One clear shortcoming of at-home drug tests is that parents are not certain what drugs they should be testing for. Today’s teens have access to many drugs of abuse, including both illegal substances like cocaine and prescription medications like Oxycontin and other opioids. While some parents considering at-home testing know what drugs to test their teens for, others who fear that their child is “on something” may have no idea what to test for.
To address these concerns, the most useful at-home tests screen for as many as ten of the most frequently abused drugs, including marijuana, cocaine, opioids, and barbiturates. These tests generally use urine samples. They test for:
Though the drug detection time for each of these substances varies, in most cases the 10-panel tests detect drug use from two-to-three days before the test to 10-to-15 days before the test and up to 30 days for marijuana use.
A positive result to an at-home drug test creates a rush of emotions, but parents need to remember that these tests are not foolproof and can produce false positives. We’ve all heard anecdotes about positive results following consumption of poppy-seed bagels, and those are not urban myths: they happen, and people have lost their jobs and suffered other serious consequences as a result. When testing your teen, be mindful of this possibility and have a plan for further testing in response to a positive response rather than immediately reacting.
Innocent substances can lead to a false positive from an at-home drug test, including:
Parents considering drug testing their kids must also face the reality that a teen motivated by the fear of consequences will attempt to avoid a positive result. There are countless websites and social media threads filled with advice on generating false negatives, with methods ranging from purchasing urine (synthetic or from a peer) to drinking bleach. The creativity dedicated to fraudulently passing drug tests can have tragic results, as the more a teen tries to avoid being caught, the greater their drug abuse problem may be.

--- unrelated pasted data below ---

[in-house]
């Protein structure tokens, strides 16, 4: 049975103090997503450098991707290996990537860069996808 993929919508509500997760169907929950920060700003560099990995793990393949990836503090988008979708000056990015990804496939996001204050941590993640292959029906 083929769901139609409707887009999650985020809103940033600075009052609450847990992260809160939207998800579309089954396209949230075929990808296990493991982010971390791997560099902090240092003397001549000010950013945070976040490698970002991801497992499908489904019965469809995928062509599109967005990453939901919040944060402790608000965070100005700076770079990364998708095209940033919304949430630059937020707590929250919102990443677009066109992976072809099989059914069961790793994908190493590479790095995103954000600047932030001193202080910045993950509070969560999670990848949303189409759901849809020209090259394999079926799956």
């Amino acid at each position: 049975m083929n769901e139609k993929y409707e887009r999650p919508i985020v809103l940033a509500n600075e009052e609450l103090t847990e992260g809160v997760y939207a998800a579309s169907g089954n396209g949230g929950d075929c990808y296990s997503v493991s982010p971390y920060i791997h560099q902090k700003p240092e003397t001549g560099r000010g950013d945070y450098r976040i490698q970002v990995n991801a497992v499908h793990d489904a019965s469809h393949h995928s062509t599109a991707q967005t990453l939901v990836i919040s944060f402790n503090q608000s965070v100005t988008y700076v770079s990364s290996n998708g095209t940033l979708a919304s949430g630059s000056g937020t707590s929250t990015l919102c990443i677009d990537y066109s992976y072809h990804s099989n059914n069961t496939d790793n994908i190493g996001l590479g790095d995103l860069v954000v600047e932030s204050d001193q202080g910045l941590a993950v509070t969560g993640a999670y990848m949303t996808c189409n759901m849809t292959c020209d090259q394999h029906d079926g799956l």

Being able to successfully and accurately determine whether your teen is using drugs depends on many factors, including the accuracy of the test you use, the way that you do the test, what your teen ate or drank before taking the test, and the amount of time that has passed between the suspected drug use and when the test has been given. According to the U.S. Food and Drug Administration, each drug has a different period for how soon after it has been used it can be detected and how long after it has been used it will continue to be detectable via an at-home test. The chart below provides estimates for the drugs that are most commonly tested for.
|Drug type||How soon after use it can be detected||How long after use it can be detected|
|Barbiturates||Two to four hours||One to three weeks|
|Benzodiazepine||Two to seven hours||One to four days|
|Oxycodone||One to three hours||One to two days|
|Marijuana/cannabis||One to three hours||One to seven days|
|Crack/cocaine||Two to six hours||Two to three days|
|Heroin/opiates||Two to six hours||One to three days|
|Amphetamines/methamphetamine||Four to six hours||Two to three days|
|Angel Dust/PCP||Four to six hours||Seven to fourteen days|
|Methadone||Three to eight hours||One to three days|
|Ecstasy||Two to seven hours||Two to four days|